Classical theory states that hybrid zones will be stable in troughs of low population density where dispersal is hampered. Yet, evidence for moving hybrid zones is mounting. One possible reason that moving zones have been underappreciated is that they may drive themselves into oblivion and with just the superseding species remaining, morphological...
Conference Paper
Full-text available
Using micro-CT scanning and 3D geometric morphometrics of newt craniums and axial skeletons (first three vertebrae) we explored the pattern of morphological integration. We tested if i) directly connected serially homologous structures are more integrated than separated ones and ii) morphological integration coincides with regional differentiation....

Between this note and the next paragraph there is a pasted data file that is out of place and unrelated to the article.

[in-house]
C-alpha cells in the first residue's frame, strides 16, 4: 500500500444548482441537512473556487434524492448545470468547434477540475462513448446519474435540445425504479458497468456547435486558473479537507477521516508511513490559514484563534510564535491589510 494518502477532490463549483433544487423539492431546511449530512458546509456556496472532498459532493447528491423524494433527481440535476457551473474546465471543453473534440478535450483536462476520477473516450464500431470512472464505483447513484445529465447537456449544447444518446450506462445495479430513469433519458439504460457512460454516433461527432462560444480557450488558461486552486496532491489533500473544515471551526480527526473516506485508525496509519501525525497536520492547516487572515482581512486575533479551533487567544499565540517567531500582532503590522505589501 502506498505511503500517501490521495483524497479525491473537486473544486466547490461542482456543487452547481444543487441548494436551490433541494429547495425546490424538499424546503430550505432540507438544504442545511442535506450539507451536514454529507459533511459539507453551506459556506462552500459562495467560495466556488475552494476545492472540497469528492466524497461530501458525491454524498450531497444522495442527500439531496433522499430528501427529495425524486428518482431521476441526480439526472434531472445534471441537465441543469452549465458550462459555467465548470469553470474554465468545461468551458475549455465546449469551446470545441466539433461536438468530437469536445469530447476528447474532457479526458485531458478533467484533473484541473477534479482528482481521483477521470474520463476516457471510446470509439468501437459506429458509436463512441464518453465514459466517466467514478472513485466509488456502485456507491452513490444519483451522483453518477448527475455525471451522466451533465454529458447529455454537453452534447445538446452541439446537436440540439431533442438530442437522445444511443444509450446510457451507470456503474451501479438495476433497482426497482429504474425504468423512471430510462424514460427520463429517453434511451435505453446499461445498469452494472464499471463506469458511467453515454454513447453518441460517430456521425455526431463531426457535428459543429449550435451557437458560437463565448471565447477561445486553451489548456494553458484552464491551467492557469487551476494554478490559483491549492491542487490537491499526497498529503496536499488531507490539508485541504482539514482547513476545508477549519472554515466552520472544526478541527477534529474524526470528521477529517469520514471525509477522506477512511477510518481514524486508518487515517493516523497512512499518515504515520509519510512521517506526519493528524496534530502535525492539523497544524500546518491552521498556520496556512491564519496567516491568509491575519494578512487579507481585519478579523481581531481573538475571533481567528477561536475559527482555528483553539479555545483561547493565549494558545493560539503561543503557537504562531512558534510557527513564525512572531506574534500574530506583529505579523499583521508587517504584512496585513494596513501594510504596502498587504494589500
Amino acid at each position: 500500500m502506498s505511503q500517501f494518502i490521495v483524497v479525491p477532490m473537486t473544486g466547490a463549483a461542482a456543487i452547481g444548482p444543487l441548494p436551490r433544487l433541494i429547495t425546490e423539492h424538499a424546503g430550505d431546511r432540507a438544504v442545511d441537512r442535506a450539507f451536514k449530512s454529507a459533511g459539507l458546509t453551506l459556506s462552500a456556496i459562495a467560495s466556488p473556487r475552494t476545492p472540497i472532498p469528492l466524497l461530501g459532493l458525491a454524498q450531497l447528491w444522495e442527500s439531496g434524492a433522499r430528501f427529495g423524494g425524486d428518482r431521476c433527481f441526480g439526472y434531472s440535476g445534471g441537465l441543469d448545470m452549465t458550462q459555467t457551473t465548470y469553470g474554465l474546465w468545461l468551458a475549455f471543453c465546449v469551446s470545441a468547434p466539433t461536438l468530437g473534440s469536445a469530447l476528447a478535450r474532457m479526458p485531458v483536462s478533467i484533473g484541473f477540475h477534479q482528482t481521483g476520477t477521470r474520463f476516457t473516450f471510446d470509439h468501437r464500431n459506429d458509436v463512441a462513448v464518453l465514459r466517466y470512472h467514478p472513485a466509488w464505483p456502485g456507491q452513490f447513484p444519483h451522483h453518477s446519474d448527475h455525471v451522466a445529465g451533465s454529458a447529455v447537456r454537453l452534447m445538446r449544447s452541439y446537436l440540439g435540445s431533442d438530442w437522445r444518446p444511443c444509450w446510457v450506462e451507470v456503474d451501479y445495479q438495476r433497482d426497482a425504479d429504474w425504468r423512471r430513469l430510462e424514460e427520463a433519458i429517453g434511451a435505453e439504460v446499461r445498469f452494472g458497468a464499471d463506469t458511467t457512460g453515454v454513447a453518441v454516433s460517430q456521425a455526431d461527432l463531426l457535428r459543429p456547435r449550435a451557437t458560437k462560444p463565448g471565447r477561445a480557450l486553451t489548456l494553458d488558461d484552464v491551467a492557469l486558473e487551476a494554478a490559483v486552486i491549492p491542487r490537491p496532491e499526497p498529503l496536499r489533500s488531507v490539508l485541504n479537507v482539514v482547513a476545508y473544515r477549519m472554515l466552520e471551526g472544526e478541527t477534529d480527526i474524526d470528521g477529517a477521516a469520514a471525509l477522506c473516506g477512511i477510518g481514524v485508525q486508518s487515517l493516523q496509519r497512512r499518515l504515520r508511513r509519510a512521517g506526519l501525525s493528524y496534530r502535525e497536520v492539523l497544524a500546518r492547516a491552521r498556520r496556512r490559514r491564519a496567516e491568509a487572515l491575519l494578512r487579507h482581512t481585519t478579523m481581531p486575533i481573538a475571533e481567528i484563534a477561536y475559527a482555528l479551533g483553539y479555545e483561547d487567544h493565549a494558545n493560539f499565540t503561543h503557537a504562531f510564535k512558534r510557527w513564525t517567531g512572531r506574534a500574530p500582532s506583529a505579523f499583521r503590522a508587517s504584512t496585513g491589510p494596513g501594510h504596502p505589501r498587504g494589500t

Article
Genomic heterogeneity of divergence between hybridizing species may reflect heterogeneity of introgression, but also processes unrelated to hybridization. Heterogeneous introgression and its repeatability can be directly tested in natural hybrid zones by examining multiple transects. Here, we studied hybrid zones between the European newts: Lissotr...
Preprint
Full-text available
The barrier effect is a restriction of gene flow between diverged populations by barrier genes. Asymmetric introgression can point to selection, hybrid zone movement, asymmetric reproductive isolation, or a combination of these. Restriction of gene flow and asymmetric introgression over multiple transects point towards influence of intrinsic (genet...
Article